This is a reflection on the amusements and anxieties of growing older.""Small Comforts"" is a work of creative nonfiction that quietly probes the mysteries of an ordinary life when reviewed at middle age. Essayist Jeff Hammond, a midcareer academic who examines a variety of lifelong obsessions, frustrates any expectation that life's fogs dissipate as we age. At stake here is the need for those of us who have reached a ""certain age"" to examine who we have become with courage, honesty, and humor.Beneath the discoveries of a sometimes bewildered narrator lurks that strange sense of liberation that can brighten the process of getting older. Hammond's diverse musings on time and its effects will prompt an oddly calming discovery that many problems usually identified as ""midlife"" issues have actually been with us since childhood.In the narrator's seriocomic self-effacement, ""Small Comforts"" embodies midlife retrospection with humor and tender nostalgia, certain to appeal to the ever-growing middle-aged population.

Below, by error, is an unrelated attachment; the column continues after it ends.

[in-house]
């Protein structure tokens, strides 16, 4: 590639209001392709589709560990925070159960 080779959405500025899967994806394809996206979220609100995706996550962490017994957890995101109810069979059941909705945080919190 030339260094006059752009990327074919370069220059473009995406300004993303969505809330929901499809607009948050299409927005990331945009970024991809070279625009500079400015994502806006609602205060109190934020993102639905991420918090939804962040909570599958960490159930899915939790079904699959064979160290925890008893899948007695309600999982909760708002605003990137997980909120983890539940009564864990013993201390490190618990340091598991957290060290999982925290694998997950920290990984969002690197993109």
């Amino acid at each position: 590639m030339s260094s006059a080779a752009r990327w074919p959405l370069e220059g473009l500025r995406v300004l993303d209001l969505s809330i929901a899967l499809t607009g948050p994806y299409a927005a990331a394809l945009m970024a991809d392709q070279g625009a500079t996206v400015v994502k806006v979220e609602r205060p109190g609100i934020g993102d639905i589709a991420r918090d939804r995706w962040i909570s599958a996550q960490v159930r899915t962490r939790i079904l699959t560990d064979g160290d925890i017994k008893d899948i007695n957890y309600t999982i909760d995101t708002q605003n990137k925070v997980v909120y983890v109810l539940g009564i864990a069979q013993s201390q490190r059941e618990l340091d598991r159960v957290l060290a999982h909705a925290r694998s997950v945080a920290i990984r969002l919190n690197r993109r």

Jeffrey Hammond, George B. and Willma Reeves Distinguished Professor in the Liberal Arts, teaches English and American literature, biblical and classical literature, and nonfiction writing. He has published three books in his primary field of early American literature, including The American Puritan Elegy: A Literary and Cultural Study (Cambridge University Press, 2000). His creative nonfiction, which has won a Pushcart Prize and Shenandoah's Carter Prize for Essay, has appeared in Antioch Review, Missouri Review, Massachusetts Review, Southern Review, Southern Humanities Review, Virginia Quarterly Review, Sport Literate, Crab Orchard Review, ISLE, Salmagundi, River Teeth, Fourth Genre, and American Scholar